One of the world’s most beautiful beach destinations, Mayakoba, is undergoing a rehabilitation project to repair damage resulting from climate change. The eco-friendly Mayakoba resort development is set in the area known as “The Riviera Maya,” a 75-mile stretch south of Cancun on the Caribbean Coast of Mexico’s Yucatan Peninsula. Developed by OHL Desarrollos, Mayakoba is home to four luxury hotels, three of which offer private ownership residences.
Aquatic activities in the area revolve around the local stretch of the beautiful Mesoamerican Barrier Reef System. Climate change has been taking a toll on the reefs, impacting trade winds and ocean currents resulting in loss of sand and beach erosion. A strategic alliance has come together to rehabilitate the coastal ecosystem at Mayakoba; it’s a pioneering effort which will perhaps spur other such projects throughout the world. Jump to read more about this lovely area and inspiring reclamation project:
The Mayakoba resort area is rich with natural beauty: sugar sand beaches, lush vegetation, lagoons, and pools. And, there’s that phenomenal Mesoamerican Barrier Reef, also known as the Great Mayan Barrier Reef. In its entirety, the reef system extends along the coasts of Mexico, Belize, Guatemala, and Honduras, beginning near the Isla Contoy on the Yucatán Peninsula and continuing south along the Riviera Maya, Belize, and Honduras, ending in Nicaragua. It’s the second-largest reef system in the world, following the Great Barrier Reef of Australia. The reefs support hundreds of species of stony coral, mollusks and fish, including many that are or are near endangered status.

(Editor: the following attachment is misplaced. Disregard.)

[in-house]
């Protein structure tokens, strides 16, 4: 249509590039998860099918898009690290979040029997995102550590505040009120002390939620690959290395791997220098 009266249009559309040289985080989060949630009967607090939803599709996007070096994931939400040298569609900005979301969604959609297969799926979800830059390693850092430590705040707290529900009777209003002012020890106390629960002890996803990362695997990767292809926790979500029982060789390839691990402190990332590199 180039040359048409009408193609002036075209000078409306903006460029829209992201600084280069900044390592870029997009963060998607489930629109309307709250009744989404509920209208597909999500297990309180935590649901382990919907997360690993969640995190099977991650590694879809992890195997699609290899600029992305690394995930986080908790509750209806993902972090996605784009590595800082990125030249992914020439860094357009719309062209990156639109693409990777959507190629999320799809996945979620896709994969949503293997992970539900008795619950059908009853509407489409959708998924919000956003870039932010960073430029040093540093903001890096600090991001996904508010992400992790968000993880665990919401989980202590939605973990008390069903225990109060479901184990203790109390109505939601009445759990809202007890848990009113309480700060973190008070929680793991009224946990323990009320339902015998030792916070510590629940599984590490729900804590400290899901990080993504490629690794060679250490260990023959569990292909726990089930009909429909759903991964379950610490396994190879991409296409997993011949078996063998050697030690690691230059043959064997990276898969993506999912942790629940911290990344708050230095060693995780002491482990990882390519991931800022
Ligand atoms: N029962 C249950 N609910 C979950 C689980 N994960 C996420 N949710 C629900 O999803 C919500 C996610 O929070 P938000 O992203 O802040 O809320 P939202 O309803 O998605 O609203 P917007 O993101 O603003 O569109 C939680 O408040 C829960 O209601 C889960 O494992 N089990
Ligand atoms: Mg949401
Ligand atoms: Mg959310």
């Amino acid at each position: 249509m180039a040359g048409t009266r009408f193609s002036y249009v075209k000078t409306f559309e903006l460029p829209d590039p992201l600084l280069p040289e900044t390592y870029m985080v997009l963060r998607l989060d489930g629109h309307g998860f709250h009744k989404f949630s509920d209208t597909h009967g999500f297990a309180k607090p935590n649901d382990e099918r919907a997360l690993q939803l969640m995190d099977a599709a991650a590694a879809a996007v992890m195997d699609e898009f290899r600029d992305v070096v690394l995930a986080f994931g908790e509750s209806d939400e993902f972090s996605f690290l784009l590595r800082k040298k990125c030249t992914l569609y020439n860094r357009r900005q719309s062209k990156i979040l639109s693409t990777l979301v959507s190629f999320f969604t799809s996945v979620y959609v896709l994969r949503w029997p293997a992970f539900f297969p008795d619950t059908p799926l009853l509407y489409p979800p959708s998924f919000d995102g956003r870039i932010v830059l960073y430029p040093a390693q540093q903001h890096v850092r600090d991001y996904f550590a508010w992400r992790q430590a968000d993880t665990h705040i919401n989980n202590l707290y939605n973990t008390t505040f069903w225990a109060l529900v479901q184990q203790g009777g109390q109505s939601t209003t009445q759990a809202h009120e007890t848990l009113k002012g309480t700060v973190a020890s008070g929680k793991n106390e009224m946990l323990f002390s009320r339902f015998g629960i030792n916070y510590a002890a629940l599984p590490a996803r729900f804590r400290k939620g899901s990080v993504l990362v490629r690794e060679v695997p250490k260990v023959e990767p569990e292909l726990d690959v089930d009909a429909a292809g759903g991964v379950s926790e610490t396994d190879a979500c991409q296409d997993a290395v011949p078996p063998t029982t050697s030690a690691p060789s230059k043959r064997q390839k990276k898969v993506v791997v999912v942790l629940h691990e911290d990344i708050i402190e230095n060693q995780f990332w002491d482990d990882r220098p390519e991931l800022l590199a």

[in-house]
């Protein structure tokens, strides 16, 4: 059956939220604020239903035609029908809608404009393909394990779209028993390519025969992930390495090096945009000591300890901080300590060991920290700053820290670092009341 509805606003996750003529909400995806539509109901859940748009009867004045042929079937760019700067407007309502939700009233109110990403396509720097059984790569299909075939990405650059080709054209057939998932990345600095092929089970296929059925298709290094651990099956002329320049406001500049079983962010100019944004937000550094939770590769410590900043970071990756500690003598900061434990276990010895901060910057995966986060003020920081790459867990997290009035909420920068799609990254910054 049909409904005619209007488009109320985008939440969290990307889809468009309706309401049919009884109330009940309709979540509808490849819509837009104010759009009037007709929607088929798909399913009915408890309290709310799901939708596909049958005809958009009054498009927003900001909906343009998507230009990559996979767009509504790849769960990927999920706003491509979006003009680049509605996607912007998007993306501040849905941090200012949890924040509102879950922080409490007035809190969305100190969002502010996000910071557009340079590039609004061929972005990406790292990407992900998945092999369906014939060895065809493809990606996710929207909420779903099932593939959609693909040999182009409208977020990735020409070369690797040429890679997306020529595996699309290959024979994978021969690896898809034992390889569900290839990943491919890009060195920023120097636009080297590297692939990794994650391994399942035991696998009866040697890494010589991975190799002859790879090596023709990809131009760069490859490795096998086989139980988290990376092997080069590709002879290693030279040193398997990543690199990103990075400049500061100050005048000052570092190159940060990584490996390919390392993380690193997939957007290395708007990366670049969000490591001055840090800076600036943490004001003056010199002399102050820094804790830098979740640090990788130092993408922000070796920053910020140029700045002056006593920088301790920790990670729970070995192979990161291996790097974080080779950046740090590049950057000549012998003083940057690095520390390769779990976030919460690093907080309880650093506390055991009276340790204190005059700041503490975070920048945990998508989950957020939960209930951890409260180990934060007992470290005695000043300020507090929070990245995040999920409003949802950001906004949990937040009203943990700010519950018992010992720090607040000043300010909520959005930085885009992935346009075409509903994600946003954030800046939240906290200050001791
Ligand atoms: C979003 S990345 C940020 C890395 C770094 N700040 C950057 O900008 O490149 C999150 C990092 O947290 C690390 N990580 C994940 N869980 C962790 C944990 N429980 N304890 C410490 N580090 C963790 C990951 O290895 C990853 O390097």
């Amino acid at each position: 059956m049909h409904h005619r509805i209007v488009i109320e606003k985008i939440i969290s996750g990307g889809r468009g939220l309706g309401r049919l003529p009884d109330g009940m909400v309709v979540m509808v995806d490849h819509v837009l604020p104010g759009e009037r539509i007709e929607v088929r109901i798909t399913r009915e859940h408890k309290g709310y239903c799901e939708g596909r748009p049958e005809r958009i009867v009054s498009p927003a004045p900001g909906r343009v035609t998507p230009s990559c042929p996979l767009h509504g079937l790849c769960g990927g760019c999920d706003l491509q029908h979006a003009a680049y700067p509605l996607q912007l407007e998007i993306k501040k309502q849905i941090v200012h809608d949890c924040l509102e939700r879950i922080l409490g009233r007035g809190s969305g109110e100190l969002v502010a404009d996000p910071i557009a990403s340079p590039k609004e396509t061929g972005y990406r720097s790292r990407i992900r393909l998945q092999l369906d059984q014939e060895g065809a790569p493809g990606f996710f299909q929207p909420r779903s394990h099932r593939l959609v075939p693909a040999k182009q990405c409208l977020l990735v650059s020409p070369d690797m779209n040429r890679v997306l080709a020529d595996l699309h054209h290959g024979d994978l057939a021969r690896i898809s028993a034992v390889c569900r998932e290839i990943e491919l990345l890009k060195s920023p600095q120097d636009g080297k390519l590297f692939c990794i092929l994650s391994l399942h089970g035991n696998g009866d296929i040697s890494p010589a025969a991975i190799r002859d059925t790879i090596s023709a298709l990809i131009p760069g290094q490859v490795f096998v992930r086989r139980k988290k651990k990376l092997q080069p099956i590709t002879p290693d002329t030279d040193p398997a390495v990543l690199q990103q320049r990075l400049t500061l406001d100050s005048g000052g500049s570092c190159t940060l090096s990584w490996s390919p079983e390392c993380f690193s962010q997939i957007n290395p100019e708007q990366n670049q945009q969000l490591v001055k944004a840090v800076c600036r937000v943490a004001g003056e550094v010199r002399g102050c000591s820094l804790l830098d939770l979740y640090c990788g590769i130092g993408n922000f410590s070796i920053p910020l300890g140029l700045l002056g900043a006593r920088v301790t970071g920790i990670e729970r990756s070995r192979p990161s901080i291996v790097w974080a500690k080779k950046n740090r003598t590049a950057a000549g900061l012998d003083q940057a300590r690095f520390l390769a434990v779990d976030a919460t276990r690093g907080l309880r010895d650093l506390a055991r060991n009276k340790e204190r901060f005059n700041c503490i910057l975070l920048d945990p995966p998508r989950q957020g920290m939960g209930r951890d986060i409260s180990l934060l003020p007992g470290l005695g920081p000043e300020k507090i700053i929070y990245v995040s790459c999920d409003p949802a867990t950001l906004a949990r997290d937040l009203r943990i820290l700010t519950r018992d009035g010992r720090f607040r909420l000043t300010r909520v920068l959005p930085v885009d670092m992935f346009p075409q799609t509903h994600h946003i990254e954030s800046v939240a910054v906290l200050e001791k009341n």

The Fairmont Mayakoba, Rosewood Mayakoba, and Banyan Tree offer private residence ownership in a posh resort setting clustered around an 18-hole golf course designed by PGA legend Greg Norman. The OHL Classic at Mayakoba takes place on site each year. It’s the only PGA Tour event set in Mexico. It’s a gorgeous course with its exotic, tropical features:
Here’s a quick look at the three residential sites, each offering resort amenities. First, an image of a Fairmont Mayakoba residence living area with a plunge pool:
Second, a master suite at the Rosewood Mayakoba:
Lastly, a view of a Banyan Tree Mayakoba residence:
The Rehabilitation Project:
Per press information from Mayakoba Tourism Development released earlier this month, Mayakoba is using sustainable technology and processes in collaboration with U.S. and Dutch coastal rehabilitation experts and scientists from the School of Engineering at the National Autonomous University of Mexico. Coastal dunes will be rebuilt and barriers will be put into place to protect against erosion and recover sand on the beach and reefs. With the use of innovative technology endorsed by The Nature Conservancy, new coral barriers will be created through the propagation of Acropora palmata, or “Elkhorn Coral” as its commonly known, an important reef-building coral.
“The coastal rehabilitation project is a long-term vision; the investment for this project is upwards of $20 million. Most of the investment lies in the construction of 400 meters of artificial reefs with a linear spread of Acropora palmata coral,” said Maile Johnston, marketing and communication manager for Mayakoba.
The tasks of reconstruction and dune reforestation, rehabilitation of the beach, and building of artificial reefs are about 45 percent complete to date. Completion of the entire project is expected by 2019.
The initial beneficiaries of the rehabilitation project will be the hotel guests and residents of the Mayakoba resorts, of course, but longer term, it may lead to research breakthroughs and inspire more such projects around the globe. Good to know there are initiatives taking place to protect and preserve these beautiful sites. It’s a win-win for all of us.